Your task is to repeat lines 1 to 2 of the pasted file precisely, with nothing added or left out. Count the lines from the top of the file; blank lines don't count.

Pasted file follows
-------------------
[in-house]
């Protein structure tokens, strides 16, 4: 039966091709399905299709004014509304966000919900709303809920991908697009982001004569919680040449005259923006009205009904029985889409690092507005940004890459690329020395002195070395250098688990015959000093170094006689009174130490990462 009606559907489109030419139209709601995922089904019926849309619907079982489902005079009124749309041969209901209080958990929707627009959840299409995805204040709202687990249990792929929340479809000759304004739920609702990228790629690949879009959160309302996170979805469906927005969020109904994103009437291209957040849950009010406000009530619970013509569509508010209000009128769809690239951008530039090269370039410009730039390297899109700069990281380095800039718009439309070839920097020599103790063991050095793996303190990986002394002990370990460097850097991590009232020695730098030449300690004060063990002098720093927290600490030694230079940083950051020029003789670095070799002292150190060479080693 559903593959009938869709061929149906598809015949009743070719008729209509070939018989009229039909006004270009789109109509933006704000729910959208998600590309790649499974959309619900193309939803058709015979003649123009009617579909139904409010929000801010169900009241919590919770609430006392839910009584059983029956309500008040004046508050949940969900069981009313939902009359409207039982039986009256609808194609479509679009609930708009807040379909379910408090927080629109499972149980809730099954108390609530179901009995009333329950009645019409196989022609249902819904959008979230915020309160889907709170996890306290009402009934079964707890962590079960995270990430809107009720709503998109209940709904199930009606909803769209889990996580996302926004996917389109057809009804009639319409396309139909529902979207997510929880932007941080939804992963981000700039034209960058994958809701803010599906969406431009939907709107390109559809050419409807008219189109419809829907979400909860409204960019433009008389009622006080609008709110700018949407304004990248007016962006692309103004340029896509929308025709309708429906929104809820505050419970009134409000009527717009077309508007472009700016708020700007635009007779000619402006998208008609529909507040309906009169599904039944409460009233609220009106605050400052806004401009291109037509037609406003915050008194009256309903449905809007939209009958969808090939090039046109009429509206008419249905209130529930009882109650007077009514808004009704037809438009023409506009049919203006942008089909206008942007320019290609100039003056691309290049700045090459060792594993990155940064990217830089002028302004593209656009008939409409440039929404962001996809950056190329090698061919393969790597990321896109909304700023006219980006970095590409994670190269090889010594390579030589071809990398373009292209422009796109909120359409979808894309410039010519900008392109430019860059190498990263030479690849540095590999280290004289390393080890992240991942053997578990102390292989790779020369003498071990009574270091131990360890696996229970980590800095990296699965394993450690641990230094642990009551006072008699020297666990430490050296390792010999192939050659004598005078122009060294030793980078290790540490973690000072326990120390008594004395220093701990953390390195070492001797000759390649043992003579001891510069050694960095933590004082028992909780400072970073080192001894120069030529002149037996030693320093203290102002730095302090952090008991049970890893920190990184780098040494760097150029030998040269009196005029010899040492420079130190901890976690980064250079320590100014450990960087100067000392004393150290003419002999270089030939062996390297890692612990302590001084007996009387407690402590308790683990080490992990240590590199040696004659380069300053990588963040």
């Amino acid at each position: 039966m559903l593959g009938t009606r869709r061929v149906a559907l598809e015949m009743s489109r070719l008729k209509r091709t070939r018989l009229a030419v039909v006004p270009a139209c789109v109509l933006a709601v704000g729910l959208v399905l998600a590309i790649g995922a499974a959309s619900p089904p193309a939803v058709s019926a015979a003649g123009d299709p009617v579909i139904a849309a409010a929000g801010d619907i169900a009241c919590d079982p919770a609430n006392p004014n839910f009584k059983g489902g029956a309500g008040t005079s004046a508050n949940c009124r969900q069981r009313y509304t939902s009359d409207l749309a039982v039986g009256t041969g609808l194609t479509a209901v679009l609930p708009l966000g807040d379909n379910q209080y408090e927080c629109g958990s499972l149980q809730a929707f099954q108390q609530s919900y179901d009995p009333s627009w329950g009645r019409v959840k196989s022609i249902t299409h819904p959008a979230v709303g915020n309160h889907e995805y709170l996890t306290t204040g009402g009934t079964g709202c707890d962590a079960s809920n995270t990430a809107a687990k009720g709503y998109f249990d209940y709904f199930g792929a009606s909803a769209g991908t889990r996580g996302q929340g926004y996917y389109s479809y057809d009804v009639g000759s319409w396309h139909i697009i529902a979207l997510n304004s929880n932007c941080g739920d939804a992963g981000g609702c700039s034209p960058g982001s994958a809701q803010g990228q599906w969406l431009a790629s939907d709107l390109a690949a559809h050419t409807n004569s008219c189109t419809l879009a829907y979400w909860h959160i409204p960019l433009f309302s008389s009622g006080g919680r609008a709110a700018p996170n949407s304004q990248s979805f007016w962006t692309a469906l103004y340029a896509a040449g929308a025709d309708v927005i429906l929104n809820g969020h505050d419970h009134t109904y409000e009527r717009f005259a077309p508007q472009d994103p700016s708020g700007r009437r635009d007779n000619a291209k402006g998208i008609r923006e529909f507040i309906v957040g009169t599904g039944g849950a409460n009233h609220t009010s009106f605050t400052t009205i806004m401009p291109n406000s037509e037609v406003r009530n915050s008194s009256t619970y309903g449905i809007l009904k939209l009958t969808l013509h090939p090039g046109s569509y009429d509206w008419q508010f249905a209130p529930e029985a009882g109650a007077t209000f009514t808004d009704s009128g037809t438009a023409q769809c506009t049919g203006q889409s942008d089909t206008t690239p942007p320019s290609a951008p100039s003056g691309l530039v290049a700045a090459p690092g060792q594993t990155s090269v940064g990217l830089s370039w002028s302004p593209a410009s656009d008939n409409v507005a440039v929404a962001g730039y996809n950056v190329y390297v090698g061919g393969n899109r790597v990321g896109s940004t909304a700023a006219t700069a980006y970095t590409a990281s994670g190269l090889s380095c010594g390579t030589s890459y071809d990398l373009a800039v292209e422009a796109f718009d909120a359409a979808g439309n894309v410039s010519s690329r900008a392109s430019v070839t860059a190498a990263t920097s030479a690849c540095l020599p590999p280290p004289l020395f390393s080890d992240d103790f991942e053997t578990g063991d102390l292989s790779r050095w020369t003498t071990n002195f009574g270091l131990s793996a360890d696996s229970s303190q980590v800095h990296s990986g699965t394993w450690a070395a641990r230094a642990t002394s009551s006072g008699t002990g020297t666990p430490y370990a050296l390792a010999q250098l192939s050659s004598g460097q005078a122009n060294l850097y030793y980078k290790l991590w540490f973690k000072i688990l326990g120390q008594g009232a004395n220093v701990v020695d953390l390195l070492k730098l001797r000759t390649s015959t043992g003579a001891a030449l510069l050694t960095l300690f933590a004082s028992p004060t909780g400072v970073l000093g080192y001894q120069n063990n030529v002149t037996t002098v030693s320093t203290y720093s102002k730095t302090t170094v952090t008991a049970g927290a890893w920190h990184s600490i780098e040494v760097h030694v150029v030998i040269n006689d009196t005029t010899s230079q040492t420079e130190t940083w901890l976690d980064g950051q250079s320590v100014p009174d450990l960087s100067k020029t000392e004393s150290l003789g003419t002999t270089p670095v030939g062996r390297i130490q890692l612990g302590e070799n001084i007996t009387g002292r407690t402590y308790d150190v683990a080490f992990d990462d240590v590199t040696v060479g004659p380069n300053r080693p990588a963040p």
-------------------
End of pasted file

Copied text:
[in-house]
């Protein structure tokens, strides 16, 4: 039966091709399905299709004014509304966000919900709303809920991908697009982001004569919680040449005259923006009205009904029985889409690092507005940004890459690329020395002195070395250098688990015959000093170094006689009174130490990462 009606559907489109030419139209709601995922089904019926849309619907079982489902005079009124749309041969209901209080958990929707627009959840299409995805204040709202687990249990792929929340479809000759304004739920609702990228790629690949879009959160309302996170979805469906927005969020109904994103009437291209957040849950009010406000009530619970013509569509508010209000009128769809690239951008530039090269370039410009730039390297899109700069990281380095800039718009439309070839920097020599103790063991050095793996303190990986002394002990370990460097850097991590009232020695730098030449300690004060063990002098720093927290600490030694230079940083950051020029003789670095070799002292150190060479080693 559903593959009938869709061929149906598809015949009743070719008729209509070939018989009229039909006004270009789109109509933006704000729910959208998600590309790649499974959309619900193309939803058709015979003649123009009617579909139904409010929000801010169900009241919590919770609430006392839910009584059983029956309500008040004046508050949940969900069981009313939902009359409207039982039986009256609808194609479509679009609930708009807040379909379910408090927080629109499972149980809730099954108390609530179901009995009333329950009645019409196989022609249902819904959008979230915020309160889907709170996890306290009402009934079964707890962590079960995270990430809107009720709503998109209940709904199930009606909803769209889990996580996302926004996917389109057809009804009639319409396309139909529902979207997510929880932007941080939804992963981000700039034209960058994958809701803010599906969406431009939907709107390109559809050419409807008219189109419809829907979400909860409204960019433009008389009622006080609008709110700018949407304004990248007016962006692309103004340029896509929308025709309708429906929104809820505050419970009134409000009527717009077309508007472009700016708020700007635009007779000619402006998208008609529909507040309906009169599904039944409460009233609220009106605050400052806004401009291109037509037609406003915050008194009256309903449905809007939209009958969808090939090039046109009429509206008419249905209130529930009882109650007077009514808004009704037809438009023409506009049919203006942008089909206008942007320019290609100039003056691309290049700045090459060792594993990155940064990217830089002028302004593209656009008939409409440039929404962001996809950056190329090698061919393969790597990321896109909304700023006219980006970095590409994670190269090889010594390579030589071809990398373009292209422009796109909120359409979808894309410039010519900008392109430019860059190498990263030479690849540095590999280290004289390393080890992240991942053997578990102390292989790779020369003498071990009574270091131990360890696996229970980590800095990296699965394993450690641990230094642990009551006072008699020297666990430490050296390792010999192939050659004598005078122009060294030793980078290790540490973690000072326990120390008594004395220093701990953390390195070492001797000759390649043992003579001891510069050694960095933590004082028992909780400072970073080192001894120069030529002149037996030693320093203290102002730095302090952090008991049970890893920190990184780098040494760097150029030998040269009196005029010899040492420079130190901890976690980064250079320590100014450990960087100067000392004393150290003419002999270089030939062996390297890692612990302590001084007996009387407690402590308790683990080490992990240590590199040696004659380069300053990588963040």